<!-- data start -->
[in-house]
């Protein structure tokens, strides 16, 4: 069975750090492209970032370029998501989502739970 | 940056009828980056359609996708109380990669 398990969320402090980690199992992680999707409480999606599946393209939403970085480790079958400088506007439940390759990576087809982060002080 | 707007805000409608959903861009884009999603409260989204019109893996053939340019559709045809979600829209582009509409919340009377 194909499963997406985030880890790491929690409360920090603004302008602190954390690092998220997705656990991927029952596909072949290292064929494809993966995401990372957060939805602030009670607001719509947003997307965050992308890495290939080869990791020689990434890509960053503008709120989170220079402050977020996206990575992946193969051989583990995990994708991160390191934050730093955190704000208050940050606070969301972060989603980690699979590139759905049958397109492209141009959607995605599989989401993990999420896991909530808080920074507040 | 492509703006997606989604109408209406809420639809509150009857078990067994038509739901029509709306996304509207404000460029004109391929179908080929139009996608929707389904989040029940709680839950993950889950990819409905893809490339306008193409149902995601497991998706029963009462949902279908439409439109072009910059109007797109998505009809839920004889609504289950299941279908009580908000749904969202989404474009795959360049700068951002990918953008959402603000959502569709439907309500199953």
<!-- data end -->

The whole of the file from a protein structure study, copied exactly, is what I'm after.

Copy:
[in-house]
């Protein structure tokens, strides 16, 4: 069975750090492209970032370029998501989502739970 | 940056009828980056359609996708109380990669 398990969320402090980690199992992680999707409480999606599946393209939403970085480790079958400088506007439940390759990576087809982060002080 | 707007805000409608959903861009884009999603409260989204019109893996053939340019559709045809979600829209582009509409919340009377 194909499963997406985030880890790491929690409360920090603004302008602190954390690092998220997705656990991927029952596909072949290292064929494809993966995401990372957060939805602030009670607001719509947003997307965050992308890495290939080869990791020689990434890509960053503008709120989170220079402050977020996206990575992946193969051989583990995990994708991160390191934050730093955190704000208050940050606070969301972060989603980690699979590139759905049958397109492209141009959607995605599989989401993990999420896991909530808080920074507040 | 492509703006997606989604109408209406809420639809509150009857078990067994038509739901029509709306996304509207404000460029004109391929179908080929139009996608929707389904989040029940709680839950993950889950990819409905893809490339306008193409149902995601497991998706029963009462949902279908439409439109072009910059109007797109998505009809839920004889609504289950299941279908009580908000749904969202989404474009795959360049700068951002990918953008959402603000959502569709439907309500199953």